•  HOME 
  •  BOOKS 
  •  WWP 
  •  DONATE 
  • Loading

Follow workers.org on
Twitter Facebook iGoogle

Philip Agee: He made a clean break

Published Jan 24, 2008 10:53 PM

The struggle of the masses of people for social justice can win over even individuals highly trained, flattered and paid well to think and act in the interests of the super-rich ruling class. It happens rarely, but Philip Agee was proof that it can happen.

Agee, who died in Havana on Jan. 7 at the age of 72, took the conscious decision in 1969 to not only leave his job as a CIA officer but to do everything he could to expose the crimes of that agency, especially in relation to Latin America.

The Cold War was in full force. Latin America was seething after decades of Yankee invasions, dictatorships and exploitation.

The Cuban Revolution was 10 years old but had already survived a bloody campaign of sabotage and an economic blockade. It had routed an invasion by thousands of mercenaries at the Bay of Pigs. These efforts to bring down its popular revolution were all planned and coordinated by the CIA and other U.S. agencies.

In Asia, the CIA had facilitated the 1963 murder of the Diem brothers in South Vietnam; they were hated dictators, but the intent was to replace them with another U.S. puppet who Washington hoped would more effectively carry out the war against the Vietnamese revolutionary patriots. The CIA had also been behind the military coup in Indonesia in 1965 that led to the horrendous massacre of up to 1 million communists and nationalists.

Perhaps some in the agency flippantly looked at all this as a giant chess game. But Agee, aided by deep friendships with Latin Americans, overcame this egotistical view so inculcated by imperialist culture and came to recognize that his work was responsible for terrible suffering and injustice.

In his best-known book, “Inside the Company: CIA Diary,” published in 1975, Agee recalled how his belief in what he was doing plunged like a stone. In 1965, during a meeting with top police officials in Uruguay, he had heard the moans and screams of someone being tortured. He realized that his work for the CIA—which involved sending agents into labor unions, student groups and other mass organizations and compiling lists of suspected leftists—had provided the police with the names of who to arrest, torture and perhaps even kill.

Agee formally left the agency in 1969 after 12 years as an officer. He took with him information that would eventually lead to his “naming of names” of CIA agents all over the world. It was because of Agee that Congress in 1982 passed an act making it a crime to intentionally reveal the identity of a covert intelligence officer.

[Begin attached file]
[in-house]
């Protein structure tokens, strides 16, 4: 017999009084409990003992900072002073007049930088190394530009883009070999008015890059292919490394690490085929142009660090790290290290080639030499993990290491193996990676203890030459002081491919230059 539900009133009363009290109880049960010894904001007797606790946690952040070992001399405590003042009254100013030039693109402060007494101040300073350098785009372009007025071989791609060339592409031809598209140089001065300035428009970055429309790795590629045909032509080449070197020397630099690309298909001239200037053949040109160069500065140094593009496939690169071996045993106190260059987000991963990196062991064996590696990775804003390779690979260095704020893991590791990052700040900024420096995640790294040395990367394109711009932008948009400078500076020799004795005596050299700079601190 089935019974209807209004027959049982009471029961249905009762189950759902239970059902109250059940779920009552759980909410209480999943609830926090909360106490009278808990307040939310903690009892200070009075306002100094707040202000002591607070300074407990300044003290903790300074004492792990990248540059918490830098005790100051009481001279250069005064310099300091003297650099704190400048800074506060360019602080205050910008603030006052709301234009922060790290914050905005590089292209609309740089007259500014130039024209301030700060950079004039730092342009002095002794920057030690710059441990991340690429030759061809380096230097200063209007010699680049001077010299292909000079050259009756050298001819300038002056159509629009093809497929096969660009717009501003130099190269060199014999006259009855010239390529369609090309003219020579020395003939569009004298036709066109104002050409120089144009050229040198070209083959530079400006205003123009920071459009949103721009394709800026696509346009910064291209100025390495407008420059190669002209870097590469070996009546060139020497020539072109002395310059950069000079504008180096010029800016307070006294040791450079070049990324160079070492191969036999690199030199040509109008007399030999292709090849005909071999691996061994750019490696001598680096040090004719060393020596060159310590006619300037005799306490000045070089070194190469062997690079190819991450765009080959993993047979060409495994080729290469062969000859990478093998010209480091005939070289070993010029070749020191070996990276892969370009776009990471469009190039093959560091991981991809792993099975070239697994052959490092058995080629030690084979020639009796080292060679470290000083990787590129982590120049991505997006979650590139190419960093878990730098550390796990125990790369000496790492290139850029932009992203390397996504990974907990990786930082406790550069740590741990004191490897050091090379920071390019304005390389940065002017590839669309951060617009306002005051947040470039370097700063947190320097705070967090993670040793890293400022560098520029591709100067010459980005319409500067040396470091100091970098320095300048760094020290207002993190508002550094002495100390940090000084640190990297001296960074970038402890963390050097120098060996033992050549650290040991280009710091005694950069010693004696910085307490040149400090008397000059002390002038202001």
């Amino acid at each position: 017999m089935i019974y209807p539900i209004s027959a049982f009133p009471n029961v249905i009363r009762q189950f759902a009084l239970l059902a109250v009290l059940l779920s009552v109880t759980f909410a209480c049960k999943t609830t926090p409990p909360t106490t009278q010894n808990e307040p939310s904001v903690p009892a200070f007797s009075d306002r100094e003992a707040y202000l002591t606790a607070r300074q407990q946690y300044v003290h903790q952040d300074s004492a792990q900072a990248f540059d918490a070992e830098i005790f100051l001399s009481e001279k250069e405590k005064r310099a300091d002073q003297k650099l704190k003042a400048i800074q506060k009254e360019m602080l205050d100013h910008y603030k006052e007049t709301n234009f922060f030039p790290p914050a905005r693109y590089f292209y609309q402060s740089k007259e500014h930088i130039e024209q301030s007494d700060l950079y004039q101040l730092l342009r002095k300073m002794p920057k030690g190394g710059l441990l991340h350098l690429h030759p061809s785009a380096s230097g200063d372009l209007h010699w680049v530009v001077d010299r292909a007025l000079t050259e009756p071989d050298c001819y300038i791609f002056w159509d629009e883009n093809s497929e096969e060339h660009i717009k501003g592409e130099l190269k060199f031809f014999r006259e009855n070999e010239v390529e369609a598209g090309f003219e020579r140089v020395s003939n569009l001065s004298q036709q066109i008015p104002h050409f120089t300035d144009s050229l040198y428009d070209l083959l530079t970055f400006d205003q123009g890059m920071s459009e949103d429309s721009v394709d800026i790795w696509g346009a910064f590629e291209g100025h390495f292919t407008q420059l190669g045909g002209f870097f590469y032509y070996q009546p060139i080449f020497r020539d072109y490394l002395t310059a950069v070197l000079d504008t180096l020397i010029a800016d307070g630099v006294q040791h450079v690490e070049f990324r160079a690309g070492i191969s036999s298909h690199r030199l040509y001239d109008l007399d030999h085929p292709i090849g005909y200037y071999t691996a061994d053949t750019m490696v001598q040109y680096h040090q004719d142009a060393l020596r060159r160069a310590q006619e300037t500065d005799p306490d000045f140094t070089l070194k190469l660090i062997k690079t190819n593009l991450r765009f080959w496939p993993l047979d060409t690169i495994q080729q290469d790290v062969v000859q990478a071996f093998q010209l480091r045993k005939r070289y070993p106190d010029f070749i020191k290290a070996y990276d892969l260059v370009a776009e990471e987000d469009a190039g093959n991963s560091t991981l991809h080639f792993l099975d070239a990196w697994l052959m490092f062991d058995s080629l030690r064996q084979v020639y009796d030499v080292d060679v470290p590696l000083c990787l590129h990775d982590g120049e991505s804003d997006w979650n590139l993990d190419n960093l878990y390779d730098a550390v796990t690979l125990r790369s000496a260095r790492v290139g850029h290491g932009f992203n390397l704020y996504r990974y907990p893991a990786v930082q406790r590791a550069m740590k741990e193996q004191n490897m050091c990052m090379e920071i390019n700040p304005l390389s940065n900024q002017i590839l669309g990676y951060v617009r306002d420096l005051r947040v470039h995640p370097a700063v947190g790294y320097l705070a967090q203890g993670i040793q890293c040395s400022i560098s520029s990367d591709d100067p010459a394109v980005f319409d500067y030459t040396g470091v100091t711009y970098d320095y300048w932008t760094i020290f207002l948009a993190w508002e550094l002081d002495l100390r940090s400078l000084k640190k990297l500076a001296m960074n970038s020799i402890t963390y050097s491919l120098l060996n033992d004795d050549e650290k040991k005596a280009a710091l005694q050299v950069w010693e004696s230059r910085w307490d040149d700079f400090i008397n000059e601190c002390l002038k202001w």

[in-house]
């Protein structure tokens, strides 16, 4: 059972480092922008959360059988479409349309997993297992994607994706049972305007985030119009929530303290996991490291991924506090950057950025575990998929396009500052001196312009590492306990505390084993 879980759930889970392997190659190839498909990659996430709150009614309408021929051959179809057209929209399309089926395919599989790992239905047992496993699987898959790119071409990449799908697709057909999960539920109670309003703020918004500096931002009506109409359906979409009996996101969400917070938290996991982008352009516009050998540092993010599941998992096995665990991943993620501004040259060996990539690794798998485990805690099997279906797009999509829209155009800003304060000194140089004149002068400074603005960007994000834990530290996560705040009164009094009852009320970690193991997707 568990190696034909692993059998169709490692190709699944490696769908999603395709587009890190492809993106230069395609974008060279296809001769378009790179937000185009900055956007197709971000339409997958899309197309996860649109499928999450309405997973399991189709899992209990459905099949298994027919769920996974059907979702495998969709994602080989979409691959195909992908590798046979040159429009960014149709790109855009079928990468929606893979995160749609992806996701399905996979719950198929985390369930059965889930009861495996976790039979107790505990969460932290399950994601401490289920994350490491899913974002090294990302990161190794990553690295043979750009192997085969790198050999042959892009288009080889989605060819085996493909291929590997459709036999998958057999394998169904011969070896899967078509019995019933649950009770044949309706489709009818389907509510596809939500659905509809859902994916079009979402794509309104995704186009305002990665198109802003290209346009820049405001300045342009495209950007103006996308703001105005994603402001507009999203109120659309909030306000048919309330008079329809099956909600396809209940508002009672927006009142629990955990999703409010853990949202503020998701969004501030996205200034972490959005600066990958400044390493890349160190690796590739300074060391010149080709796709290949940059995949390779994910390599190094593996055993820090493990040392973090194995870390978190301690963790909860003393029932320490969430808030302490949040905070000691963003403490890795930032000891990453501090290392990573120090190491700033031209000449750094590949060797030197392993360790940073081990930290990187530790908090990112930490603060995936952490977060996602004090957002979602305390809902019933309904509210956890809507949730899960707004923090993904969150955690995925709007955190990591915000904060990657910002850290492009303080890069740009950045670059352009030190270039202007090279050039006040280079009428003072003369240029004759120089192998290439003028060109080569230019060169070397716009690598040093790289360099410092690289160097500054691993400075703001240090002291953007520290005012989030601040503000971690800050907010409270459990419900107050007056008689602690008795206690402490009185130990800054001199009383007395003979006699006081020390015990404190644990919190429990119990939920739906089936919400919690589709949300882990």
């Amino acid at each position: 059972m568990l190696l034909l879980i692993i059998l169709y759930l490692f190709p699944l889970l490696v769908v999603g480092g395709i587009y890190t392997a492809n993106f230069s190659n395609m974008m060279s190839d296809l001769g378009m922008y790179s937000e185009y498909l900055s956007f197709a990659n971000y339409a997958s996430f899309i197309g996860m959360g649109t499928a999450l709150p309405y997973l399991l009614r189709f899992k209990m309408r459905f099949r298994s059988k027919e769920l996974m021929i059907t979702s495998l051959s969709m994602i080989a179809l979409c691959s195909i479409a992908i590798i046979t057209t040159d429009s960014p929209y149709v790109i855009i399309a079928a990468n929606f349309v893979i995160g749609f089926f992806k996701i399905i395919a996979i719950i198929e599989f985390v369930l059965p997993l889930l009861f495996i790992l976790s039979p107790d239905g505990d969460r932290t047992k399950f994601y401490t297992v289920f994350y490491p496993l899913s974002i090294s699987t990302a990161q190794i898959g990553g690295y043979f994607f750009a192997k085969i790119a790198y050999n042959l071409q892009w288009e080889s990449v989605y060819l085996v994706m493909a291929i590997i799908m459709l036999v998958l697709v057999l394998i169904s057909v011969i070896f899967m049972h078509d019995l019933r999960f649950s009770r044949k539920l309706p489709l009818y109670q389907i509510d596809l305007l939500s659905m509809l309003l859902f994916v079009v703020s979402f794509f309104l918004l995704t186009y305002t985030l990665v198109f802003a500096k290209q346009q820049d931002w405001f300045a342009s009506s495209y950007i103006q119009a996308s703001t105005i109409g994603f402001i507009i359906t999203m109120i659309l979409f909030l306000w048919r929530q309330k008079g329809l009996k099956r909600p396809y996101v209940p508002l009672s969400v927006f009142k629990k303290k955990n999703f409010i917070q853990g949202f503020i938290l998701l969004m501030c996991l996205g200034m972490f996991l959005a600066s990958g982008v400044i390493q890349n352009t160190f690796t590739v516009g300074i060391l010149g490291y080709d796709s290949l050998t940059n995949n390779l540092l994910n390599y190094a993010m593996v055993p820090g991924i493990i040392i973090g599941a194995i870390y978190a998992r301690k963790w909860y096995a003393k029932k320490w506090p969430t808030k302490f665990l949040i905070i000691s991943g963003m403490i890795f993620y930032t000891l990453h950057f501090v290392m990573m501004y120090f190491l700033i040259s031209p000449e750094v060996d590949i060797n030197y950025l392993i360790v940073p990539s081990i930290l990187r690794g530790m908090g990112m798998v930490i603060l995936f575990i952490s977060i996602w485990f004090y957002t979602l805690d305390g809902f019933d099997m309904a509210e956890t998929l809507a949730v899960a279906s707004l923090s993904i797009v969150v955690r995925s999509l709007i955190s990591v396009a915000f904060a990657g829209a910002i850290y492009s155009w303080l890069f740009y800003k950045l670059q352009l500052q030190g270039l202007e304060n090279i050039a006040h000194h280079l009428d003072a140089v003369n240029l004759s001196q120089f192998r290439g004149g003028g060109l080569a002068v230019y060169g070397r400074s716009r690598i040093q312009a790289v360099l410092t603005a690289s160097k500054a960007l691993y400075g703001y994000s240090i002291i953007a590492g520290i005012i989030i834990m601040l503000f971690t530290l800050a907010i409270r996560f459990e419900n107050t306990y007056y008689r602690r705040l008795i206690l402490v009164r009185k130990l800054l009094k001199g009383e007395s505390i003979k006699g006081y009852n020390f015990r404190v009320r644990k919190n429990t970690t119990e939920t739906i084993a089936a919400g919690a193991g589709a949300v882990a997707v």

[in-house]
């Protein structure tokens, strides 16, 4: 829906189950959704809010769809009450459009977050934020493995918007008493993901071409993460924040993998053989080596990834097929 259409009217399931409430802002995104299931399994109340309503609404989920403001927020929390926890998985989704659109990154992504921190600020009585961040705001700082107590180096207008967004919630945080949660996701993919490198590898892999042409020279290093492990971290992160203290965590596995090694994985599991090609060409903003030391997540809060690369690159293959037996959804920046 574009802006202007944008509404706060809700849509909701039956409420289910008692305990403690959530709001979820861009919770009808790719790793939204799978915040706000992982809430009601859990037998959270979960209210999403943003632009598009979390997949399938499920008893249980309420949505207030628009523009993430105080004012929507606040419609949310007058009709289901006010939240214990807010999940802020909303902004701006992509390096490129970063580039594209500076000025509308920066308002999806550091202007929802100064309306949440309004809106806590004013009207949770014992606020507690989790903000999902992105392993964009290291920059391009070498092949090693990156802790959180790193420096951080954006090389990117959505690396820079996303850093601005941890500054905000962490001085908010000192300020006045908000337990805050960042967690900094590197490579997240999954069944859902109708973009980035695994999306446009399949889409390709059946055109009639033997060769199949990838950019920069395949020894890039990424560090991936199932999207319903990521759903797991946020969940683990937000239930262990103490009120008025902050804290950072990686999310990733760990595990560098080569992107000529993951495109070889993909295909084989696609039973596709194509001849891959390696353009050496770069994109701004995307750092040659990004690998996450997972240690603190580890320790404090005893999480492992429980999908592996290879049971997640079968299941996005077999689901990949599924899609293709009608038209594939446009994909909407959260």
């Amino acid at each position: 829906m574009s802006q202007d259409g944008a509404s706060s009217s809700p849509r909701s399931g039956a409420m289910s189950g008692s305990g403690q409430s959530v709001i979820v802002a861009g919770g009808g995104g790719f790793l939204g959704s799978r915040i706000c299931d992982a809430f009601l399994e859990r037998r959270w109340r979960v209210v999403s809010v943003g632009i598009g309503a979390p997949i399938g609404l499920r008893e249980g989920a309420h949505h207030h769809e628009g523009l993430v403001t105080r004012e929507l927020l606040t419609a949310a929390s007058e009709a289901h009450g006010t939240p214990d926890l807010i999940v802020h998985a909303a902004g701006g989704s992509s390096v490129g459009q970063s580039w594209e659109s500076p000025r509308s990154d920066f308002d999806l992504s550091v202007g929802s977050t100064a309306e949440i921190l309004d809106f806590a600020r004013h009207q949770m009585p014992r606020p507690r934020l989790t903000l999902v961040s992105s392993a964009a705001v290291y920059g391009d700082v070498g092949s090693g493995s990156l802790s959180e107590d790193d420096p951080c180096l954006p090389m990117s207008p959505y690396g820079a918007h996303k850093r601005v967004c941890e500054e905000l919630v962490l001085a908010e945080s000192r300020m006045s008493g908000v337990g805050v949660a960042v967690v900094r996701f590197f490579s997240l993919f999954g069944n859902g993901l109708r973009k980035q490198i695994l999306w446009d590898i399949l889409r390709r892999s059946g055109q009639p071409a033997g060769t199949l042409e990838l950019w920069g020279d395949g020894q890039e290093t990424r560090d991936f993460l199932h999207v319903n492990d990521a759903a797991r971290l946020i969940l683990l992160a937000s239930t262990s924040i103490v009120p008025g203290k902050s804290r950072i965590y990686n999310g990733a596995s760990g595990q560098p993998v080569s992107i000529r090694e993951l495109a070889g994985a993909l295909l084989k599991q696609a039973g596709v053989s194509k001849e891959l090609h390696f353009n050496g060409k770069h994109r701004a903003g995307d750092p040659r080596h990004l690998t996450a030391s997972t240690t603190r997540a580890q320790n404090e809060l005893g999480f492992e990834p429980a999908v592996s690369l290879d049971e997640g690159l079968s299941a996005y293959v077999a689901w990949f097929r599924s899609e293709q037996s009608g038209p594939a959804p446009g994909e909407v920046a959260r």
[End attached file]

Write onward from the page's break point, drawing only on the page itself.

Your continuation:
This writer, together with Key Martin, chair of Youth Against War and Fascism, first had a meeting with Agee in Canada in the mid 1970s. He was prevented from coming to the United States, but was speaking to large audiences in its northern neighbor.

We found him to be a warm individual, very focused, precise and creative. While not coming from any kind of left background—he was from a well-to-do Florida family and had gone to a Jesuit high school and then Notre Dame before being recruited by the CIA—he realized that the system of capitalism was responsible for the immense suffering of what was called the Third World, and had told Newsweek magazine that he wanted to join a revolutionary socialist party.

In “CIA Diary,” he very meticulously documented how the much-touted Alliance for Progress, devised by the Kennedy administration to counter the effect of the Cuban Revolution on Latin America, had funneled $5 billion in investment to Latin America. The money went mainly to the rich there and also made it possible for U.S. corporations to take out some $20 billion in profits over the next 10 years.

After Agee went public with his attack on the CIA, other agency employees also defected. However, Agee went further than any of them in not only damaging the murderous workings of the agency but also in explaining what class it served.

In one diary entry, written before he resigned, he wrote: “I wonder what the reaction would be if I wrote out a resignation telling them what I really think,” and proceeded to outline a whimsical letter to CIA Director Richard Helms, in which he would say, “The ruling class will never willingly give up its special privileges and comforts. This is class warfare and is the reason why communism appeals to the masses in the first place. We call this the ‘free world’; but the only freedom under these circumstances is the rich people’s freedom to exploit the poor.”

Agee made a clean break with the forces of imperialist oppression and sided with the revolutionary movements in Grenada, Cuba, Nicaragua and elsewhere. He was loved by the people and hated by the bosses for what he had done.

Does the CIA today fear that its horrible crimes against the peoples of the world, especially in countries now occupied by U.S. troops, will jolt others in its employ to understand the true face of imperialism, find their humanity and become new Philip Agees?

E-mail: [email protected]